The late 19th and early 20th centuries were a time of immense change in Europe. Germany had recently unified, destabilizing the centuries-old balance of power. The second industrial revolution was in full swing, and Europeans thrilled to the latest inventions, from the skyscraper, the first airplanes, and, most ominously, to the machine guns of Maxim and Krupp. During this time, Europeans perceived sports in a number of ways. First of all, many saw sports as an arena to train their nations for war. Secondly, others saw sports as a unifying principle around which to build nationalism and ethnic identity. Finally, many simply saw sports simply as a healthy and productive activity.
When is it justifiable to engage in war? This question has plagued humanity for centuries and continues to do so. The theory of just war addresses three important questions when considering and dealing with war. These components are when is it justifiable to go to war, the right ways to conduct proceedings during war, and the justification of terminating war. The first part of the theory, originally written in Latin as jus ad bellum, is an important idea within Pope Urban II’s, “Speech at Clermont.” In the 11th century Pope Urban II gave this speech as a call for crusade with the hope of freeing Jerusalem from Muslim control. They eventually succeeded in this mission and took the city of Jerusalem. The “Speech at Clermont,” is now an important source for understanding the justifications of going to war within the medieval just war theory. Throughout the speech Pope Urban II justified the crusade by claiming it was the responsibility of the Christian people to regain the Holy Land, to protect their fellow Christians in the East, and their duty to stop the “disgraceful” and “demon worshipping” Muslim people.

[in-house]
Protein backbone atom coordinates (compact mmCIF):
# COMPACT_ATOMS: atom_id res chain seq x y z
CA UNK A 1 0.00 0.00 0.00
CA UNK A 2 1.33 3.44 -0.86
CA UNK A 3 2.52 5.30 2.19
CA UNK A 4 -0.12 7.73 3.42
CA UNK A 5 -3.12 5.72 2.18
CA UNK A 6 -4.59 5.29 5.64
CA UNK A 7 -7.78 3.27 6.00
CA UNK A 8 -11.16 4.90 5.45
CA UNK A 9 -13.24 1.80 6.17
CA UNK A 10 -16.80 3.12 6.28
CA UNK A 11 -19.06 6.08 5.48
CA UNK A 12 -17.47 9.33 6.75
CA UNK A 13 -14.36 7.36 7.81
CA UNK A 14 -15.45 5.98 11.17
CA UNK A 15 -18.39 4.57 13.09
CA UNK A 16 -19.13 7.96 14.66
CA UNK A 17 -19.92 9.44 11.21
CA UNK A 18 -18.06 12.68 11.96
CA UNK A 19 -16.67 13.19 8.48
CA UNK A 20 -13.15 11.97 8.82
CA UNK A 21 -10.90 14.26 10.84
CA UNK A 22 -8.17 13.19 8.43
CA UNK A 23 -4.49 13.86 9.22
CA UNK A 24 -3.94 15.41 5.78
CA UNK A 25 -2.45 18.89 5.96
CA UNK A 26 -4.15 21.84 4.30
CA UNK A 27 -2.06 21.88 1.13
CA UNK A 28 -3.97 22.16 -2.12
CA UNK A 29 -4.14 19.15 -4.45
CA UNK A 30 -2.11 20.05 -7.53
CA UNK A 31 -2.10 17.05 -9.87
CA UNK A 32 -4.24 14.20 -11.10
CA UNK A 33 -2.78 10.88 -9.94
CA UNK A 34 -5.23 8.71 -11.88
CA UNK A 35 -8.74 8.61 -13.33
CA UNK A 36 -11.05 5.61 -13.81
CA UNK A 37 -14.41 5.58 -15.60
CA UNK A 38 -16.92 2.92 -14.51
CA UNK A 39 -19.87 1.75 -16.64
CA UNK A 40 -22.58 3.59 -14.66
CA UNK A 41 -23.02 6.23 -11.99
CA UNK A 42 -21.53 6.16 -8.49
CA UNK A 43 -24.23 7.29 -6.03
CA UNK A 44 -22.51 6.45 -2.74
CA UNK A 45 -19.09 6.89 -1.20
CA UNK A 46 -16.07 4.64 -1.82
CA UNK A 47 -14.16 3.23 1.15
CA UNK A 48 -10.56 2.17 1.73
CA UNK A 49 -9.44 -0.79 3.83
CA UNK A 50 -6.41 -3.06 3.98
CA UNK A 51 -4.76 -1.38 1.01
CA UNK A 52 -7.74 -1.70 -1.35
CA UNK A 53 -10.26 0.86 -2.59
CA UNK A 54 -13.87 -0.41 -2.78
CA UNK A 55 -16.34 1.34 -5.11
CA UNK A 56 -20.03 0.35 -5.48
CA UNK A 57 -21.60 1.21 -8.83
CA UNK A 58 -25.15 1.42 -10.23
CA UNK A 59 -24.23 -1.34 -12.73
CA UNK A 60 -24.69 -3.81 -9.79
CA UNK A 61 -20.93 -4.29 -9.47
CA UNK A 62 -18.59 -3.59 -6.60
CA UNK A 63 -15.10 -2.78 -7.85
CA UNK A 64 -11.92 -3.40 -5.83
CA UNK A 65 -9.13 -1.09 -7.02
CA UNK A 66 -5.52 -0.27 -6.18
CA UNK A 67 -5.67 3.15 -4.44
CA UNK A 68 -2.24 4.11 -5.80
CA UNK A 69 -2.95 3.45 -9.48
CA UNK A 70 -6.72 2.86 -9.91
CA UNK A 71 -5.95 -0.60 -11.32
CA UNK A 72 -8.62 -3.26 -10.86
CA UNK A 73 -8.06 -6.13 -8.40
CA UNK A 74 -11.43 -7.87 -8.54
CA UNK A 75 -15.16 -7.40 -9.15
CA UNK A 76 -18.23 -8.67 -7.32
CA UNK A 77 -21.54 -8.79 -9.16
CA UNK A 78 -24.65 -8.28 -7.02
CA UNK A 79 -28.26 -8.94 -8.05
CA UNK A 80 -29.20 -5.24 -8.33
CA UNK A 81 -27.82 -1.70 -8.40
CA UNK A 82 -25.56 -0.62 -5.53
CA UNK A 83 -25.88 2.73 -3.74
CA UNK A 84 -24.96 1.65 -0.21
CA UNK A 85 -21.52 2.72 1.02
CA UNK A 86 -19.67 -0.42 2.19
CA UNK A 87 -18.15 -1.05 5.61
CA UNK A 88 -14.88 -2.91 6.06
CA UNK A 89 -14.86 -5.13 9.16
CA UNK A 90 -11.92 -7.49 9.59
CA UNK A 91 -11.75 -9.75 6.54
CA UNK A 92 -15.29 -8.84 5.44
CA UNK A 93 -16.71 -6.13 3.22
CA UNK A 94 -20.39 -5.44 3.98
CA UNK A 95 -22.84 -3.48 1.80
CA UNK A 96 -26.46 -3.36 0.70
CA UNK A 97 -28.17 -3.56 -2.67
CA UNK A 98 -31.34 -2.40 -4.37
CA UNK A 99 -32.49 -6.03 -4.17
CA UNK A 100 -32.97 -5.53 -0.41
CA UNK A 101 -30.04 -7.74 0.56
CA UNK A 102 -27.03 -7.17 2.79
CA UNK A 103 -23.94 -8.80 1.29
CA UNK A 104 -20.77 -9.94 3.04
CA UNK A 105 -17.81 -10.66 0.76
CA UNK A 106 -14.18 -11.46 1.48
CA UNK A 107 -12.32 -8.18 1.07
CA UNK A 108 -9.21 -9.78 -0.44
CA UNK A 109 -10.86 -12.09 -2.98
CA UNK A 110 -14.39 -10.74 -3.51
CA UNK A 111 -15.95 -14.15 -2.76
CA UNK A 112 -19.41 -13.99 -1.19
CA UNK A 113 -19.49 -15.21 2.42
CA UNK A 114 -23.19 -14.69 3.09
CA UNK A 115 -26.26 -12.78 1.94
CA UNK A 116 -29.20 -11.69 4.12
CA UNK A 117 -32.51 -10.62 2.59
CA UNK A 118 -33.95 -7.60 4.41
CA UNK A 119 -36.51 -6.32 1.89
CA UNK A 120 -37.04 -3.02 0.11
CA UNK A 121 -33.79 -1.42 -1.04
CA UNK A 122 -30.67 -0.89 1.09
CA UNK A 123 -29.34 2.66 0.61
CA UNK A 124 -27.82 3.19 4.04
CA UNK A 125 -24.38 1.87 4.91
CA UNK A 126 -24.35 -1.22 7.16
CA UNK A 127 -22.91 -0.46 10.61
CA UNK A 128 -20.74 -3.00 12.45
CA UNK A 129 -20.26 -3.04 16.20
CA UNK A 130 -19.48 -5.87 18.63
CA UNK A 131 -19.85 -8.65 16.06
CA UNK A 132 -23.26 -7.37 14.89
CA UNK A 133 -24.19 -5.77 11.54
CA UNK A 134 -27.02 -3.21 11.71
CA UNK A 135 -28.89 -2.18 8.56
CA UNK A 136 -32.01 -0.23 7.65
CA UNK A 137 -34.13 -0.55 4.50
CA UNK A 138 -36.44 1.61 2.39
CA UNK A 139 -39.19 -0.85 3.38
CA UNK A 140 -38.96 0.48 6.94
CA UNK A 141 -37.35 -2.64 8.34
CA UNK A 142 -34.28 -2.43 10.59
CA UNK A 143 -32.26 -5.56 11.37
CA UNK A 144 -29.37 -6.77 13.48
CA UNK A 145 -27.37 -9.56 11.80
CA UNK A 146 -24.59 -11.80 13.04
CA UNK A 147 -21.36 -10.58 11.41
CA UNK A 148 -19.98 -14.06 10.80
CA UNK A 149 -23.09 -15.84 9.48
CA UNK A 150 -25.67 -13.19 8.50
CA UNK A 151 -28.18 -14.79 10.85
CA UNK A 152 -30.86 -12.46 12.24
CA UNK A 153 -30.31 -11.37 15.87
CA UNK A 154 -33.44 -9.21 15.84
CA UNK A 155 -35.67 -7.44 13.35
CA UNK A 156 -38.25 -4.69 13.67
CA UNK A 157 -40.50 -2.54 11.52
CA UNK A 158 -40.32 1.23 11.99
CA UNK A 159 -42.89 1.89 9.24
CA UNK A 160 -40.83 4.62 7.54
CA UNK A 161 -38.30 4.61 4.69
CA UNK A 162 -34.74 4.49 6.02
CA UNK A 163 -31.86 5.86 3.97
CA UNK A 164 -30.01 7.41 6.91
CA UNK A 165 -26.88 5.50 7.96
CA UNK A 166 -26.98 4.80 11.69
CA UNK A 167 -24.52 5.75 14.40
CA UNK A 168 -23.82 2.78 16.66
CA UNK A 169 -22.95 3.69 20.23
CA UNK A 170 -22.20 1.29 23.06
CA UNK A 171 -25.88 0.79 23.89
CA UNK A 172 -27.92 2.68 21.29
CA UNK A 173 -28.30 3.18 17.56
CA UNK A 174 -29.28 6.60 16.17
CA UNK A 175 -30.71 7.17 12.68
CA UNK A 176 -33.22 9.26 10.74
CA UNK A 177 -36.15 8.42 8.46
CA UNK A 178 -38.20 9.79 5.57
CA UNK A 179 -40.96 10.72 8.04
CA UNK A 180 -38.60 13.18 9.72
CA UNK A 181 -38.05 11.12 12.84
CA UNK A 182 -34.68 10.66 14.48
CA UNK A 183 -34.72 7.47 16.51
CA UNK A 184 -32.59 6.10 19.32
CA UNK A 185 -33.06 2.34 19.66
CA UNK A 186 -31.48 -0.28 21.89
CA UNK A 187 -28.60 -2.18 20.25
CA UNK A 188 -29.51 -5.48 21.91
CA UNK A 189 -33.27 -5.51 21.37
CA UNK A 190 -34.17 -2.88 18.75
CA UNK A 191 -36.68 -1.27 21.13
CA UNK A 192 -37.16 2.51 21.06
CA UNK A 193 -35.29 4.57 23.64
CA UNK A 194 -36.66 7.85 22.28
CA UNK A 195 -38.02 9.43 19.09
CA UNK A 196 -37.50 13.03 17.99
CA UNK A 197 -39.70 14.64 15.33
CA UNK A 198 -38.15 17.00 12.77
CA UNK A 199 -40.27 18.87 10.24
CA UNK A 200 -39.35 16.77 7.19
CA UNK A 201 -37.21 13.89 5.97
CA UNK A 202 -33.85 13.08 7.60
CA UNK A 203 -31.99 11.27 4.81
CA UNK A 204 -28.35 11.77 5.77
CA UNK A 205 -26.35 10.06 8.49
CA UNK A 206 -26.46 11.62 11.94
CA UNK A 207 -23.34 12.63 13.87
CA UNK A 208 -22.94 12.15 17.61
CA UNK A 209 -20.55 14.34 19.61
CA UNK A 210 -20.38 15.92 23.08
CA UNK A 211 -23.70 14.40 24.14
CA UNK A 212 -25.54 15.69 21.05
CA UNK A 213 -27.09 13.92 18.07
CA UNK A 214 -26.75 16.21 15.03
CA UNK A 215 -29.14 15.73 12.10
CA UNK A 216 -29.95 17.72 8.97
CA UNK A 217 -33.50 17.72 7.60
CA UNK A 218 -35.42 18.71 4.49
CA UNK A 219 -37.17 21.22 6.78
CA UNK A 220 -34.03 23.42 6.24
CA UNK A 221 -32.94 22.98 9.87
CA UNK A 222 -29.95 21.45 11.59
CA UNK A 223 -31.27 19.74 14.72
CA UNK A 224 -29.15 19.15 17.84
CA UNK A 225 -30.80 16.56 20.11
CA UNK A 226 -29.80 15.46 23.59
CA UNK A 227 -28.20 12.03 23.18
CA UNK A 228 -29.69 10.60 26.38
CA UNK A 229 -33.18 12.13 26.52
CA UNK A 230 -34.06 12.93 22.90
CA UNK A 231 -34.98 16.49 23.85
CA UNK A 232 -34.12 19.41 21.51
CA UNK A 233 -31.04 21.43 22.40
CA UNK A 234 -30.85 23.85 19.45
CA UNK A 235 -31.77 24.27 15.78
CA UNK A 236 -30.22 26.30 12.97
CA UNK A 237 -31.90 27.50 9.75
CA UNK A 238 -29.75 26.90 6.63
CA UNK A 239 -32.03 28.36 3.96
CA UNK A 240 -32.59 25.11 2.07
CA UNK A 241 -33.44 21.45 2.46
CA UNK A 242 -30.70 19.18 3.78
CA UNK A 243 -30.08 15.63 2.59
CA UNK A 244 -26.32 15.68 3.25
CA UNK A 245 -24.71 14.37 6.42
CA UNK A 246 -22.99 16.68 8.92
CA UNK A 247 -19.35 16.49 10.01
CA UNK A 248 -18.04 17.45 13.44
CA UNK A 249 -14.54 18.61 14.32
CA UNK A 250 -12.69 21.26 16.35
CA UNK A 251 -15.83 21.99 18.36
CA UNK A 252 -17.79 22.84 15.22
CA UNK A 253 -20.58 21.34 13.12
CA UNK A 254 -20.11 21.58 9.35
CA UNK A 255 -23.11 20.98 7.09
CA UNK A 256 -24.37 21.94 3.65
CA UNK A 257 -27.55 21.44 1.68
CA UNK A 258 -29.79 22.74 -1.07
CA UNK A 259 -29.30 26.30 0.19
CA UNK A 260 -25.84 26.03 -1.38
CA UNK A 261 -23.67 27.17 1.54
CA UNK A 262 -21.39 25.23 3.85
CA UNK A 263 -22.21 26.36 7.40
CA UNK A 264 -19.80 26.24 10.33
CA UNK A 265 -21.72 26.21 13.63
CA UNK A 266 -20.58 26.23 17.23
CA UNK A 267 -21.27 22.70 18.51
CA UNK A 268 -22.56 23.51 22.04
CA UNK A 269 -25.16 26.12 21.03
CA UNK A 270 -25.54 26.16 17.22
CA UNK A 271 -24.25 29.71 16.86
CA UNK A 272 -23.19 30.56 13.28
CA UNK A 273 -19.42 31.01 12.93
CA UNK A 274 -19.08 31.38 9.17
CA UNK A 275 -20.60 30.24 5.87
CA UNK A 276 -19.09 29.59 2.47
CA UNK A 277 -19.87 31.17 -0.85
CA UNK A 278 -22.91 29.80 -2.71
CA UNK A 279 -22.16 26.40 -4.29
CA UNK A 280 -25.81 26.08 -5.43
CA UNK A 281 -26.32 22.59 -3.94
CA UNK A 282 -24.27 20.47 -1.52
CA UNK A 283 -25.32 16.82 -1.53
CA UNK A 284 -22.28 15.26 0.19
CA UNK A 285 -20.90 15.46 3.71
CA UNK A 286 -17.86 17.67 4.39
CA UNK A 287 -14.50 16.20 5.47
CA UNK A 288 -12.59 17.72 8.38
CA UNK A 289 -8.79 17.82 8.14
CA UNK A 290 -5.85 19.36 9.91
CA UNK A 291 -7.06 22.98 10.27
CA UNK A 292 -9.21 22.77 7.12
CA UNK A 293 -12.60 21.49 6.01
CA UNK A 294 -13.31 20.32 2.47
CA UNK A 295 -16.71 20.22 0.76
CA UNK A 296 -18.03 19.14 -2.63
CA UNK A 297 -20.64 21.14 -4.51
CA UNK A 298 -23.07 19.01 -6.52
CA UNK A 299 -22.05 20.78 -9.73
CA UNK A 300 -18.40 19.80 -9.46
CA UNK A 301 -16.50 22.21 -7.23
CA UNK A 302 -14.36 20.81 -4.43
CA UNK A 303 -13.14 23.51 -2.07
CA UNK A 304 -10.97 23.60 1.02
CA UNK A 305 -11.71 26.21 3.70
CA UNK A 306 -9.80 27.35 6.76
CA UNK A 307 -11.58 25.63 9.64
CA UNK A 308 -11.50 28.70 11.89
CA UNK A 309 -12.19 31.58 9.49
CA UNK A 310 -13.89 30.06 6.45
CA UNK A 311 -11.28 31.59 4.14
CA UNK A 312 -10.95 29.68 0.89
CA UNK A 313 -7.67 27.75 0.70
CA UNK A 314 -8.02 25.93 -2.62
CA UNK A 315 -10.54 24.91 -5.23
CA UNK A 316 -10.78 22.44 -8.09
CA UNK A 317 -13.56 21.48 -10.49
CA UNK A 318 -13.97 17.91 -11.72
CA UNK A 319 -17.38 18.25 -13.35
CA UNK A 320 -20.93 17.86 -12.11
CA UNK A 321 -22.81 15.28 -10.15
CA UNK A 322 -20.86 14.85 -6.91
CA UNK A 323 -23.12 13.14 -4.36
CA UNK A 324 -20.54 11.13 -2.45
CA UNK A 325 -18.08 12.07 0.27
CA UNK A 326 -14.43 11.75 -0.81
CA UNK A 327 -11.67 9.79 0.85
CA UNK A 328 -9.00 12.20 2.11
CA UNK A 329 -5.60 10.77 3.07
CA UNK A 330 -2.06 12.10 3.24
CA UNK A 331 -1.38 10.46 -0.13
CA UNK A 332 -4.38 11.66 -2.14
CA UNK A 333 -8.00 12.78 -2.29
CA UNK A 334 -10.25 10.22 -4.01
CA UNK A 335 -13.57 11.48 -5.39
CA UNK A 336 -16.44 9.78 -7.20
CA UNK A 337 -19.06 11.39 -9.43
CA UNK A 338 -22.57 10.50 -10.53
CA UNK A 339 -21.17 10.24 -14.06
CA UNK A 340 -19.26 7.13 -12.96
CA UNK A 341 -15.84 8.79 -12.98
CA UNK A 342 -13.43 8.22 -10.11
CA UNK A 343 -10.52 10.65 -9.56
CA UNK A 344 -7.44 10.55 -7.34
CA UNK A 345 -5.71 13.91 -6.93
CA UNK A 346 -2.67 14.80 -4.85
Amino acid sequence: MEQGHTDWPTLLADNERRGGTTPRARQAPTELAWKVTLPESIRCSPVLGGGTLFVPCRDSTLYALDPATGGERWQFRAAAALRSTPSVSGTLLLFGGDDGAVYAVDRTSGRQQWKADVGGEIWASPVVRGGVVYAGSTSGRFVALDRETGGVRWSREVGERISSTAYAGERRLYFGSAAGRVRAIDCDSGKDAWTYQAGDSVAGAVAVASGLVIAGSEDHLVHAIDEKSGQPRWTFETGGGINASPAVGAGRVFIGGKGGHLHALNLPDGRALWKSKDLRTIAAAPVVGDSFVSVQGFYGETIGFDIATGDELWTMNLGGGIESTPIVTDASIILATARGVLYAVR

One important theory within International Relations shows a moral aspect on how to conduct war. This theory is called Just War Theory. Just War Theory is a doctrine of military ethics from a philosophical and Catholic viewpoint. This theory consists of two parts: Jus ad bellum (the right to go to war) and Jus in bello (right conduct within war).
There is something rather odd in the way America has come to fight its wars since World War II. It’s unimaginable that we would now use anything even remotely approaching the full measure of our military power (aside from the nuclear option) in the wars we fight. This seems only reasonable given the relative weakness of our Third World enemies in Vietnam and the Middle East. But the fact is that we were forced to take our soldiers out of Vietnam because we had lost, and today, despite our vast power, we are only slogging along in the Middle East against a hit-and-run organization that we seem unable to stop. Yet no one, including, very likely, the insurgents themselves, believes that America lacks the raw power to defeat this insurgency if it wants to. So clearly America has adopted and has an accurate sense of proportionality.
In all of Human history, only 8% of that time has been completely at peace. From 150 million to 1 billion people in total have been killed by war. That’s 150 million families at least who have had their loved ones ripped from their grasp. This is far too many. War is unnecessary and barbaric. In “just and unjust war” by Howard Zinn the complexities of whether or not a war can be called just or unjust are debated. Peace can be achieved. the three crucial steps toward making world peace are education, open communication, and human rights laws must be strictly enforced.
What is the Just War theory and how did it pertain to St. Augustine? According to Augustine there is no private right to kill. According to Paul Ramsey opposes in The Just War, Christian participation in warfare “was not actually an exception to the commandment, “you shall not murder” but instead an expression of the Christian understanding of moral and political responsibility. One can kill only under the authority of God. St. Augustine argued that Christian rulers had such an obligation to make peace for the protection of his subjects even if the only way to eliminate such a threat was through force of arms. St. Augustine believed that in wars there was a right intention.